Air dispersion modelling (ADM) is an air emissions risk assessment that uses detailed modelling to identify if air emissions could harm the environment or human health.
Why is it needed, and what are consequences of not carrying it out? Graeme Outridge, environmental consultant at Wiser Environment answers these questions.
Who needs ADM?
You might require air dispersion modelling if you are:
- A commercial facility – with point source emissions of air pollutants from stacks or flues (for example boilers or combustion plants)
- An industrial processor – with odour emission release points (for example from abatement stacks or bio-filters)
- A plant operator – required to reassess environmental impacts following increase in capacity or add/replacement of plant/equipment
- An industrial facility – required to verify efficacy of odour abatement technologies
- A developer – looking to appraise site locations before submitting planning applications
Under these circumstances it is likely that, at some point, you will need to carry out (or have carried out) a risk assessment identifying the risks, receptors and pathways, and controls required to mitigate against any environmental impacts from odour and air emissions.
When might ADM be needed?
Whilst air emissions are likely to require continual or annual monitoring, an emissions risk assessment using ADM is generally only required as a result of change – that is, when needing to assess proposed changes to potential environmental impacts or new development. This might be the case in the following circumstances:
- Planning applications
- Environmental impact assessments
- Bespoke environmental permit applications
- Compliance with existing planning or permit conditions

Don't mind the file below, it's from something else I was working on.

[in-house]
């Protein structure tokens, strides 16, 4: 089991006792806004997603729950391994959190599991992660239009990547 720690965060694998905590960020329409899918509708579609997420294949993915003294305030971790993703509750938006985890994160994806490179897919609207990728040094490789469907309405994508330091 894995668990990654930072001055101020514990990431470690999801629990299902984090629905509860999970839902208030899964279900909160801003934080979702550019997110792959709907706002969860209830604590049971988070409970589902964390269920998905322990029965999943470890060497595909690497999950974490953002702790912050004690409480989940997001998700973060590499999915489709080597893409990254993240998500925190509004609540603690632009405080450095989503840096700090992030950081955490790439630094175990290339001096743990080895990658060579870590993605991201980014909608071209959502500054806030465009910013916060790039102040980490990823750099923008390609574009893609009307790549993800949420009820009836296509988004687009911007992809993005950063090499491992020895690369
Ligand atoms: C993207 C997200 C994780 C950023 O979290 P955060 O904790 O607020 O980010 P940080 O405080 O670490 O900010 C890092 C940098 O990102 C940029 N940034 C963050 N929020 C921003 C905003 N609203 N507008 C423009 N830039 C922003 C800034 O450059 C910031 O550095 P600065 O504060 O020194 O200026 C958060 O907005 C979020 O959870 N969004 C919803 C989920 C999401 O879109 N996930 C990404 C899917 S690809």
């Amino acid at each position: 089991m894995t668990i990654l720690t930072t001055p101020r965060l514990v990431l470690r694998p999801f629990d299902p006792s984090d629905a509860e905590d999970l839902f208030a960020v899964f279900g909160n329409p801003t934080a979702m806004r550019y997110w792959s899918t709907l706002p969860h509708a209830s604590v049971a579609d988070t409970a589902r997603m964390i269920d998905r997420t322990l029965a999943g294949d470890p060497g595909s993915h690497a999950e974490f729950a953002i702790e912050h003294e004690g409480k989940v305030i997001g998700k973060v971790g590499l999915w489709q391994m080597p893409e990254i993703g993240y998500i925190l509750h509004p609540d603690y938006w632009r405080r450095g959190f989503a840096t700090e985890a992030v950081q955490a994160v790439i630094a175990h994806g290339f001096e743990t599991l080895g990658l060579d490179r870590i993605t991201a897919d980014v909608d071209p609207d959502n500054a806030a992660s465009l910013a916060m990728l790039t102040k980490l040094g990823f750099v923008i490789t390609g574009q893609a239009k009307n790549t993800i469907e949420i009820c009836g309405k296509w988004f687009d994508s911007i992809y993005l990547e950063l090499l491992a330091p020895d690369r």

- Prompted by application to vary existing environmental permit
- Requested by the regulator (for example Environment Agency) in response to change in legislation, complaints or possible enforcement action
As part of an emissions risk assessment, you are required to calculate the environmental concentration of each substance you release into the air (process contribution). You can then screen out any the substances (process contributions) that have insignificant environmental impacts. You are required to carry out detailed air dispersion modelling for any emissions not screened out during the risk assessment.
What does ADM involve?
Detailed air dispersion modelling requires computer software that models the passage of a substance as it travels through the atmosphere until it reaches the ground.
For each substance released to air, you need to compare the PC (process contribution) and PEC (PC plus background concentration) with the relevant environmental standard and summarise results. Emission limits values are generally sector specific and often derived from requirements in BREFs or Sector Guidance notes.
ADM is a quantitative assessment that can be adapted to demonstrate compliance for different scenarios or complex locations.
What happens if ADM is not carried out?
Air and odour emissions are covered by the Environmental Permitting (England and Wales) Regulations 2016 which stipulate that air dispersion modelling must be carried out (in certain circumstances) unless those emissions are proven to be negligible.
Air and odour emissions are regulated by the Environment Agency (England), Natural Resource Wales (Wales), Scottish Environmental Protection Agency (Scotland) and Northern Ireland Environment Agency (Northern Ireland).
Failure to comply with the legislation is unsurprisingly likely to result in enforcement action by the regulator. Ultimately failing to carry out ADM could result in a breach of planning control, failure to secure the required environmental permit or the serving of a notice on an existing permit.
Who can carry out ADM?
Detailed modelling requires specialist knowledge and software. It is likely that you will require the assistance of a specialist environmental consultant with air pollution modelling software and knowledge.
Wiser Environment combines in-house expertise and the world leading industrial air pollution modelling software, ADMS (Atmospheric Dispersion Modelling System) 5.